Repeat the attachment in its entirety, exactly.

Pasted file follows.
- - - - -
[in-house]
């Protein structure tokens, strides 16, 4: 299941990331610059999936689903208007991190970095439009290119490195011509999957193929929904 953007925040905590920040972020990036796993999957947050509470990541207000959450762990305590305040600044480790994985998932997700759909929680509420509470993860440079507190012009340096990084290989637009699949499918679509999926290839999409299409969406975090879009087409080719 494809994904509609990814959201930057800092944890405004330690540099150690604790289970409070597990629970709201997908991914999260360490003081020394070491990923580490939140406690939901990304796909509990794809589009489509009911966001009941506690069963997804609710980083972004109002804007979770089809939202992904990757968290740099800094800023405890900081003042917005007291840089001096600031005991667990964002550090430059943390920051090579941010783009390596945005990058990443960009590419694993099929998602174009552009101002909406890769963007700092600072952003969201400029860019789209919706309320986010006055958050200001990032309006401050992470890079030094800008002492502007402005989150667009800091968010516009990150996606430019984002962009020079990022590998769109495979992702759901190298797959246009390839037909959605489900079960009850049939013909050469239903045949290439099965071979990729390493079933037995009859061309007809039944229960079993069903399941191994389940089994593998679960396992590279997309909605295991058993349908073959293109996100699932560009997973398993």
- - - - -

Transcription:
[in-house]
């Protein structure tokens, strides 16, 4: 299941990331610059999936689903208007991190970095439009290119490195011509999957193929929904 953007925040905590920040972020990036796993999957947050509470990541207000959450762990305590305040600044480790994985998932997700759909929680509420509470993860440079507190012009340096990084290989637009699949499918679509999926290839999409299409969406975090879009087409080719 494809994904509609990814959201930057800092944890405004330690540099150690604790289970409070597990629970709201997908991914999260360490003081020394070491990923580490939140406690939901990304796909509990794809589009489509009911966001009941506690069963997804609710980083972004109002804007979770089809939202992904990757968290740099800094800023405890900081003042917005007291840089001096600031005991667990964002550090430059943390920051090579941010783009390596945005990058990443960009590419694993099929998602174009552009101002909406890769963007700092600072952003969201400029860019789209919706309320986010006055958050200001990032309006401050992470890079030094800008002492502007402005989150667009800091968010516009990150996606430019984002962009020079990022590998769109495979992702759901190298797959246009390839037909959605489900079960009850049939013909050469239903045949290439099965071979990729390493079933037995009859061309007809039944229960079993069903399941191994389940089994593998679960396992590279997309909605295991058993349908073959293109996100699932560009997973398993």